Light-activated diabetes drug: an interview with Dr David Hodson

Light-activated diabetes drug: an interview with Dr David Hodson

We've known about chemicals that can be light-activated for about five to ten years now. They’ve mainly all been applied to neurons and, more specifically, the retina. Nobody has ever really looked at any tissues outside of the nervous system. [More]

Olympus cellSens imaging software 1.12 offers new functions

Assisting researchers in gaining a deeper understanding of dynamic biological processes, the new cellSens imaging software (version 1.12) ensures the most efficient use of valuable time-lapse experiments and the latest microscopy hardware. Building on the capabilities introduced by Olympus with its unique Graphical Experiment Manager (GEM) interface, cellSens 1.12 allows the user to truly get in touch with their sample. [More]
NYSCF names six promising scientists as 2014 NYSCF – Robertson Investigators

NYSCF names six promising scientists as 2014 NYSCF – Robertson Investigators

The New York Stem Cell Foundation today named six of the most promising scientists as its 2014 NYSCF – Robertson Investigators. [More]

Researchers use light to erase specific memories in mice

Just look into the light: not quite, but researchers at the UC Davis Center for Neuroscience and Department of Psychology have used light to erase specific memories in mice, and proved a basic theory of how different parts of the brain work together to retrieve episodic memories. [More]
Novel technique uses genetic tool and light to map neural networks

Novel technique uses genetic tool and light to map neural networks

For years, neuroscientists have been trying to develop tools that would allow them to clearly view the brain's circuitry in action-from the first moment a neuron fires to the resulting behavior in a whole organism. [More]
Study for better understanding of neural circuitry and dynamic mechanisms controlling memory

Study for better understanding of neural circuitry and dynamic mechanisms controlling memory

A study just published in the prestigious Nature Neuroscience journal by, Sylvain Williams, PhD, and his team, of the Research Centre of the Douglas Mental Health University Institute and McGill University, opens the door towards better understanding of the neural circuitry and dynamic mechanisms controlling memory as well of the role of an essential element of the hippocampus - a sub-region named the subiculum. [More]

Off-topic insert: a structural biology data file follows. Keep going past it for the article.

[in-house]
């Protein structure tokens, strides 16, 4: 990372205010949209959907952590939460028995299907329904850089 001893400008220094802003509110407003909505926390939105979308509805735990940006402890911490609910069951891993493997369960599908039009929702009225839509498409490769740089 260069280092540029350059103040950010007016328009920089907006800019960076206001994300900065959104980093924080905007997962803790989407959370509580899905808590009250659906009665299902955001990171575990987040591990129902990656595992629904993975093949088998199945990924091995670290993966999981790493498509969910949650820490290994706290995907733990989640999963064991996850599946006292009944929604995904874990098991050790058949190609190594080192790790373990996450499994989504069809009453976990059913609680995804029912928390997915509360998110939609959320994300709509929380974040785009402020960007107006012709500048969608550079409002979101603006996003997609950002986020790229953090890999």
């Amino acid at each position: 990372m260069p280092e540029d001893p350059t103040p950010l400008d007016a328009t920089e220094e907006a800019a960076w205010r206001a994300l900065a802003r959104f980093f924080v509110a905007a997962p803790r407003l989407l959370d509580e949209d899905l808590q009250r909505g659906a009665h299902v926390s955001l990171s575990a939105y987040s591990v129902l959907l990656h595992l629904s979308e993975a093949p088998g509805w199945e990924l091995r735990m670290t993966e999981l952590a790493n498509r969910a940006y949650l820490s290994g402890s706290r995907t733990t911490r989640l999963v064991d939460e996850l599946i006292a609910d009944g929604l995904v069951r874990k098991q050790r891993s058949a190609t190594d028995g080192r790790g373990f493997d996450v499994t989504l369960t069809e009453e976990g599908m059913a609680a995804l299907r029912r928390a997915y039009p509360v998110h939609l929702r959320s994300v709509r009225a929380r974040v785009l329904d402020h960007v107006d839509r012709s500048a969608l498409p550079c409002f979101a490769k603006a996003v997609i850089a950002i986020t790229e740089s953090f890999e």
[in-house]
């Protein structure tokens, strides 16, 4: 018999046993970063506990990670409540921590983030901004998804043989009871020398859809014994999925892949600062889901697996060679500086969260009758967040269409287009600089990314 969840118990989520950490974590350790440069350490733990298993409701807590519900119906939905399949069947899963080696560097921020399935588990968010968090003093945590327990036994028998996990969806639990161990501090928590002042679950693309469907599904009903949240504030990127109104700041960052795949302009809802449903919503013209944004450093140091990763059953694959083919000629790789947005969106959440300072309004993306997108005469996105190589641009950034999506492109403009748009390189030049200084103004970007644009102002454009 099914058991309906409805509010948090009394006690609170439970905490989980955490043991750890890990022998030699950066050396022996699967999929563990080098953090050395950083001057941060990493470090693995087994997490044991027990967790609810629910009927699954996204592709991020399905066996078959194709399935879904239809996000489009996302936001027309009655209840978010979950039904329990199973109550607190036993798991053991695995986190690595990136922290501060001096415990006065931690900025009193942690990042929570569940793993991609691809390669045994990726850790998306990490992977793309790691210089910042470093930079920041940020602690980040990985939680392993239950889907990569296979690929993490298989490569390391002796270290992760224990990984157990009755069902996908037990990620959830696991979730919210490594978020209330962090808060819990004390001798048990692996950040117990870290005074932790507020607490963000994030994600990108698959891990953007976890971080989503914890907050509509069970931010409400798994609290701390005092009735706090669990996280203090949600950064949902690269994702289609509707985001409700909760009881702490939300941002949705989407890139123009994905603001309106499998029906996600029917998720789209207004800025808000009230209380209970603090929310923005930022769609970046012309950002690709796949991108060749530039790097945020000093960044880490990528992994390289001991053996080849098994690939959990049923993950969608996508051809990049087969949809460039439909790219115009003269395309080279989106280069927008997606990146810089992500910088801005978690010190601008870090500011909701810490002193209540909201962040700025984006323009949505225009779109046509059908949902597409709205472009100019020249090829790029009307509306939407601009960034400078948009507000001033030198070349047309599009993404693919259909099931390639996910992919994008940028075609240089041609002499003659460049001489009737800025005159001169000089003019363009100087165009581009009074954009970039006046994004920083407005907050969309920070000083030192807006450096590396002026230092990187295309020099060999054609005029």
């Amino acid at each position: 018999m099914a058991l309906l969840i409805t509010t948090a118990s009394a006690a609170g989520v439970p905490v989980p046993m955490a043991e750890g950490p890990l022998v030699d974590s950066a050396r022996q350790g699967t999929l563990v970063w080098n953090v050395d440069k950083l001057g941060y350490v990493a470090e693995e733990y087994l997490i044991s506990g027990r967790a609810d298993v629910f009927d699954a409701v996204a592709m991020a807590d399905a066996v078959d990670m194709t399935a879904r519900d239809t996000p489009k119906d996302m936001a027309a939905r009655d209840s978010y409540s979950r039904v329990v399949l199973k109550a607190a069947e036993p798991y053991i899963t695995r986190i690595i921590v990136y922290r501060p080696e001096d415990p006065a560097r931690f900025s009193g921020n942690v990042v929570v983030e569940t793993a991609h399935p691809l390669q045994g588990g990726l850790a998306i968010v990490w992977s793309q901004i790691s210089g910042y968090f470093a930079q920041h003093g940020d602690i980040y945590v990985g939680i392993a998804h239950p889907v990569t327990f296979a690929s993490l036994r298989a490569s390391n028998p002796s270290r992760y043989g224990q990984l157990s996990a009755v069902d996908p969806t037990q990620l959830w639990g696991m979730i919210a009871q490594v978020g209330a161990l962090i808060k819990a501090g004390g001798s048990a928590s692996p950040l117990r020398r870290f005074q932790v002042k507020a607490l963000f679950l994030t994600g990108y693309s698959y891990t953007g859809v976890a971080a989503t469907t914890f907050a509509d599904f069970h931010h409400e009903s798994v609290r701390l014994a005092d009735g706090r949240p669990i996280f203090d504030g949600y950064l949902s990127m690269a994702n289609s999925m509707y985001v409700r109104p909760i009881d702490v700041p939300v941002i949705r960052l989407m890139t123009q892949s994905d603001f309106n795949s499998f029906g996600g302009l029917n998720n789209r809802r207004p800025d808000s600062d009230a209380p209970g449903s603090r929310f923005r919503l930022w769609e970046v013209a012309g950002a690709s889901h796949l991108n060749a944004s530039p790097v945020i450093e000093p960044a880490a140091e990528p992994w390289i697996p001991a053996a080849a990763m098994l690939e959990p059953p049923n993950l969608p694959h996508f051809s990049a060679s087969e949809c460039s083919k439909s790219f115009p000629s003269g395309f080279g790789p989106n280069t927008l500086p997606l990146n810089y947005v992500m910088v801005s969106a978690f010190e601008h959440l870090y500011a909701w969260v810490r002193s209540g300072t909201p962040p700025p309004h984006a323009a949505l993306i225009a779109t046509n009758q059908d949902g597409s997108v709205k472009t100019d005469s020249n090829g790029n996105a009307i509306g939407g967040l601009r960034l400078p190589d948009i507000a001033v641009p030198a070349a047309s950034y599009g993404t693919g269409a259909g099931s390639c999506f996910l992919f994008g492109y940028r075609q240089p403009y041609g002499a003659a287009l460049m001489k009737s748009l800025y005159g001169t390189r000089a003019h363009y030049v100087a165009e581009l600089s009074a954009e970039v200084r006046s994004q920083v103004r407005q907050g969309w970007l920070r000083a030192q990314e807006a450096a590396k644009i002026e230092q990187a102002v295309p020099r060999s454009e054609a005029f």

Brain's motor cortex can directly turn down hearing

Brain's motor cortex can directly turn down hearing

When we want to listen carefully to someone, the first thing we do is stop talking. The second thing we do is stop moving altogether. This strategy helps us hear better by preventing unwanted sounds generated by our own movements. [More]

Researchers endow mice with greater touch sensitivity by striking brain rhythm

By striking up the right rhythm in the right brain region at the right time, Brown University neuroscientists report in Nature Neuroscience that they managed to endow mice with greater touch sensitivity than other mice, making hard-to-perceive vibrations suddenly more vivid to them. [More]
Scientists discover area of brain that could control person's motivation to exercise

Scientists discover area of brain that could control person's motivation to exercise

Scientists at Seattle Children's Research Institute have discovered an area of the brain that could control a person's motivation to exercise and participate in other rewarding activities - potentially leading to improved treatments for depression. [More]
NIH-funded study explores how thalamic reticular nucleus influences consciousness

NIH-funded study explores how thalamic reticular nucleus influences consciousness

Ever wonder why it's hard to focus after a bad night's sleep? Using mice and flashes of light, scientists show that just a few nerve cells in the brain may control the switch between internal thoughts and external distractions. [More]
New techniques offer insight into cell-by-cell makeup of organisms

New techniques offer insight into cell-by-cell makeup of organisms

In general, our knowledge of biology-and much of science in general-is limited by our ability to actually see things. Researchers who study developmental problems and disease, in particular, are often limited by their inability to look inside an organism to figure out exactly what went wrong and when. [More]